This week has been long. Interesting, but long. First, editing is always a hoot. So much fun that the minutes seem to creep by painfully slow. Second, lice. I don’t think I need to say more on that. I’d be happy to home school at this point. Ugh.
On the editing front, In the Bones is off to Beta Readers and already I’ve received awesome feedback. I love that I have such an amazing group of readers. I am truly a lucky gal. A few comments focused on my ending. I opted, against my first instinct, to go with a happy ending where the good guys did what was “right” according to our laws and societies morals. Well, I should know better than that. I mean, the only novel I’ve written with a “classic” happy ending was one that couldn’t go without it. It was so dark that the readers needed to see that light, to have that reward for sticking with my characters through their journey to the bowels of Hell and back.
That’s not to say the endings aren’t happy. They are. I believe the reader deserves that reward. However, they aren’t what you’d call a “morally correct” happy ending. I don’t want to give away too much, (You never know, these might actually be published one day.) but Dirty Truths, The Legend of Jackson Murphy, Ancient Blood, and a couple of others (let’s not forget several short fiction pieces as well) have satisfying endings that are not what a good girl would write. In other words, the baddie gets what’s coming, and then some. The good guy isn’t always squeaky clean and he (or she) doesn’t always resist the urge to take the law into his (or her) own hands.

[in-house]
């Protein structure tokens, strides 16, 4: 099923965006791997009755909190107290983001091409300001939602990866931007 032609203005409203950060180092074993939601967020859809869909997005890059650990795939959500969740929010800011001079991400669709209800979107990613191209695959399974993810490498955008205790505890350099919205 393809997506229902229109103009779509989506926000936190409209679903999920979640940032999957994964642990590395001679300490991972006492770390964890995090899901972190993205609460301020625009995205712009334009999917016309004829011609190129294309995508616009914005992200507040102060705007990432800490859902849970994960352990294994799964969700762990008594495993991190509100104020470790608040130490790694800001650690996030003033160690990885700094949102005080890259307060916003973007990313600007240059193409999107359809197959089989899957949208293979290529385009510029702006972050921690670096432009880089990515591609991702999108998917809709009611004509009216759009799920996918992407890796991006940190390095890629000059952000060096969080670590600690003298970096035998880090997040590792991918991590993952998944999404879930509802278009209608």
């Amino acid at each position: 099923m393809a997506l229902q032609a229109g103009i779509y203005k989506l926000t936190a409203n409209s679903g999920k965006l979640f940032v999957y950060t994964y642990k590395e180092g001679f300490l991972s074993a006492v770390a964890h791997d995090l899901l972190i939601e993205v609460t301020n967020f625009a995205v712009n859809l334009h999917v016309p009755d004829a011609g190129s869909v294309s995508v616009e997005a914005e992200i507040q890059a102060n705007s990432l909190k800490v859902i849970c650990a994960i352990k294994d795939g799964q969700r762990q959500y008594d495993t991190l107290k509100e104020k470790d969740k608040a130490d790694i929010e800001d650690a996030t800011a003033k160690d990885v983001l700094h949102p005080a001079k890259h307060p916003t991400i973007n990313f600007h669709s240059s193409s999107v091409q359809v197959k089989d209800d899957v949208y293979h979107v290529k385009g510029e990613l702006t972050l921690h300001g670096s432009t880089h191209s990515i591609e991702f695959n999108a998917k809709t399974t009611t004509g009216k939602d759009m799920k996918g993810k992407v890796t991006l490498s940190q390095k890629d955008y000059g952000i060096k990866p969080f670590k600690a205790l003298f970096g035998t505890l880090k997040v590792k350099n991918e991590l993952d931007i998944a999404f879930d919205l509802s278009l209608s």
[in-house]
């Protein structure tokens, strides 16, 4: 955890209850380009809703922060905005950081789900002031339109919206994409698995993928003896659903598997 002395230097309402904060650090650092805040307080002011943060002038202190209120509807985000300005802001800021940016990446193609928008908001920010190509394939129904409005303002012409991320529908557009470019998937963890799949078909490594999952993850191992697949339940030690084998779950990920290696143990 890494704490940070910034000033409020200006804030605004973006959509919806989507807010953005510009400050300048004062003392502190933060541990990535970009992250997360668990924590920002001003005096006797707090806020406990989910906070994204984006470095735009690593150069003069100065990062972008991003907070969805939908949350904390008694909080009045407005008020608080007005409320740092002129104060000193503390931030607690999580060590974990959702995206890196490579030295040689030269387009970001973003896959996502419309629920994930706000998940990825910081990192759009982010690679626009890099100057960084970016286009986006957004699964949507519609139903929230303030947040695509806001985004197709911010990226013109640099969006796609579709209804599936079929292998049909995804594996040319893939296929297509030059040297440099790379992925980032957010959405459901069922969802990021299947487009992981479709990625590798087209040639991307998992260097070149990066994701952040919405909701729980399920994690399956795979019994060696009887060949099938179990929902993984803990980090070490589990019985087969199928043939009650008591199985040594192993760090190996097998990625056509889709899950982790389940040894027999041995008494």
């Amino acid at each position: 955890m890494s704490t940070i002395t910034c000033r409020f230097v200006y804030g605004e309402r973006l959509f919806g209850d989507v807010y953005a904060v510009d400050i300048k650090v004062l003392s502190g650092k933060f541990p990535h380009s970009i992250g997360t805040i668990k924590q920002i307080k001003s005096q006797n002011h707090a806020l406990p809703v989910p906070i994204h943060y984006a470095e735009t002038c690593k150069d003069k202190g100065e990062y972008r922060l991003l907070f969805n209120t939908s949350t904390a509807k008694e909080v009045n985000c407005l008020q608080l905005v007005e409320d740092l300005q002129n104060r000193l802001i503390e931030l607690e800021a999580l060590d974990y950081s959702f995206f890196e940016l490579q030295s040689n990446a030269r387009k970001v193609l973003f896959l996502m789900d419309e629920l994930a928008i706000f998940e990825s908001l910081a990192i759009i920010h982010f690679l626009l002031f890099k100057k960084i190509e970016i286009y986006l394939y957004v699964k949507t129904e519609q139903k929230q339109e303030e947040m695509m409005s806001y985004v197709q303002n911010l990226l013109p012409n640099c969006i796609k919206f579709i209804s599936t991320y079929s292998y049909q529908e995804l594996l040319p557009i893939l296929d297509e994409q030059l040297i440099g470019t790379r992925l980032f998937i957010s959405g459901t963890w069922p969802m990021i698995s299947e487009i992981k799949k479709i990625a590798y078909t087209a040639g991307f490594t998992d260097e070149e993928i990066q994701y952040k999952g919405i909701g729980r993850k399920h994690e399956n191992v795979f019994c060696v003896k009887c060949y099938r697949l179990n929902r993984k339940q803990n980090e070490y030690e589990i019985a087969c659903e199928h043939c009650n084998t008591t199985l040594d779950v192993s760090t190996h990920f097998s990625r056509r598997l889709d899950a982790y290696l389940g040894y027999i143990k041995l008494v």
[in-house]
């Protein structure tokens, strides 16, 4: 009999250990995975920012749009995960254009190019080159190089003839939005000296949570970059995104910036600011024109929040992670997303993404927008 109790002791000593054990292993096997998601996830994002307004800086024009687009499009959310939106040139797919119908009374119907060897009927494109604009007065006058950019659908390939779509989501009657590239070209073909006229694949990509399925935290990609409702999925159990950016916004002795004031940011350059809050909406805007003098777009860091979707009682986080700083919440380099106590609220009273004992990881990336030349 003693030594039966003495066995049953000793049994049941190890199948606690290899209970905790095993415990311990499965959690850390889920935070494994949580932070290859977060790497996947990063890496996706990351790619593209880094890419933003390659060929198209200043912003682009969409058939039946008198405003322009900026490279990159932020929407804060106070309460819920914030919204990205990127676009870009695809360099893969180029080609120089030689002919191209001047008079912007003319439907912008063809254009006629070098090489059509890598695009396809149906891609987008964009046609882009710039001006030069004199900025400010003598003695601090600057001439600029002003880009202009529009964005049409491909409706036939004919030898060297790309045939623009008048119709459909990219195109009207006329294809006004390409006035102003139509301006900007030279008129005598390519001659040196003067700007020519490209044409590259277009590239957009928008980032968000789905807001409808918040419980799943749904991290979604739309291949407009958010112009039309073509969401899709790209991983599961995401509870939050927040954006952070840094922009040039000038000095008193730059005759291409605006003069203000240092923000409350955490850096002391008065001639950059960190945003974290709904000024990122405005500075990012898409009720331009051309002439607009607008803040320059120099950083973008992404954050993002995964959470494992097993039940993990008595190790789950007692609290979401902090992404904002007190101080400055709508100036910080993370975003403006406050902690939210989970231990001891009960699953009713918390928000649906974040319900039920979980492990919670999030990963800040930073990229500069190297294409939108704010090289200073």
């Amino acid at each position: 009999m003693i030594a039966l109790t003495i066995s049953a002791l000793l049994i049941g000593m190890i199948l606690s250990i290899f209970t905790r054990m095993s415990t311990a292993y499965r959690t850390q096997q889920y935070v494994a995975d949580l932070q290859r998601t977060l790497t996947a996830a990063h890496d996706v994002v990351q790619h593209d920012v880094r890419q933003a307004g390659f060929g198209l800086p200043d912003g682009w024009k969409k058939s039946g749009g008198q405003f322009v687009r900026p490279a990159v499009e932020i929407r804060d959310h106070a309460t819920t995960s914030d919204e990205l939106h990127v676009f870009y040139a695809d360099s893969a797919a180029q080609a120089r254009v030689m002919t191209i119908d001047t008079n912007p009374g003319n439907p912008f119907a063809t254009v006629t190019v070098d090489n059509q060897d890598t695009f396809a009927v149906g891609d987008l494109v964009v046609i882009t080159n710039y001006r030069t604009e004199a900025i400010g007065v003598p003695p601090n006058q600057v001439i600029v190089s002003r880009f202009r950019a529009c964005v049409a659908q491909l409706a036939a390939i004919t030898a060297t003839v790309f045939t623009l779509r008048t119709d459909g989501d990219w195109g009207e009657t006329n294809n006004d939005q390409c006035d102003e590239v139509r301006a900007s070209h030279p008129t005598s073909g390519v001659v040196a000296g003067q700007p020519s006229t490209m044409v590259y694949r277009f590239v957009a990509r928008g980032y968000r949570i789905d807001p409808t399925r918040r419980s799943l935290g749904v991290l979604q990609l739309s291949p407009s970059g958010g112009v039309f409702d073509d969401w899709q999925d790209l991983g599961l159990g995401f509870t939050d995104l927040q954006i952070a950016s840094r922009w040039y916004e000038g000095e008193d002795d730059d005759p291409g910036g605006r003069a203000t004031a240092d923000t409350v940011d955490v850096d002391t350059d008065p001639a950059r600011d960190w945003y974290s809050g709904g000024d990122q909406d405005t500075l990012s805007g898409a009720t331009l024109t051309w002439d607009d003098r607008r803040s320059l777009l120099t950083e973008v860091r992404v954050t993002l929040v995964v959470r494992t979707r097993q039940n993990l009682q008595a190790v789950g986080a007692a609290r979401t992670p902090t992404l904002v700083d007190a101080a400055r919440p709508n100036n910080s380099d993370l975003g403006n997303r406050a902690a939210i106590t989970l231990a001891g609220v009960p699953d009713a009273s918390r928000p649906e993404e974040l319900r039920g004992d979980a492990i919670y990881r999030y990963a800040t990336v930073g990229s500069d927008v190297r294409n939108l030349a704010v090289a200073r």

Some don’t like these endings. A few believe that they’re unrealistic. I mean, in real life, we must always follow the law. Right?
Meh, I don’t think so. Think about it for just a moment. Ted Dekker, a favorite author of mine, once posed a question on his Facebook page. Actually he posed several, but the gist of them all was if you wouldn’t get caught for taking out a very bad person either before he could commit a horrific crime or after, would you do it?
I love this question. Why? Because it’s really interesting to see what people answer. If I had the power to eliminate someone who went around hurting children (for example) and I knew I wouldn’t be tossed in jail for it, that no one would ever know, you can bet I’d do it. Actually, I have a list here…oh, right. Blog. I’m kidding…no list. Just a…look, Clive is naked!
You’re always over-sharing. Really, Renee, you just need to stop and think before you type. Honestly. Give me the list. Now we’ll have to burn it.
Ahem, so anyway, my point is that fiction should be satisfying for the reader and sometimes satisfying is not necessarily morally, ethically, or legally “right”. Some villains deserve to suffer. No?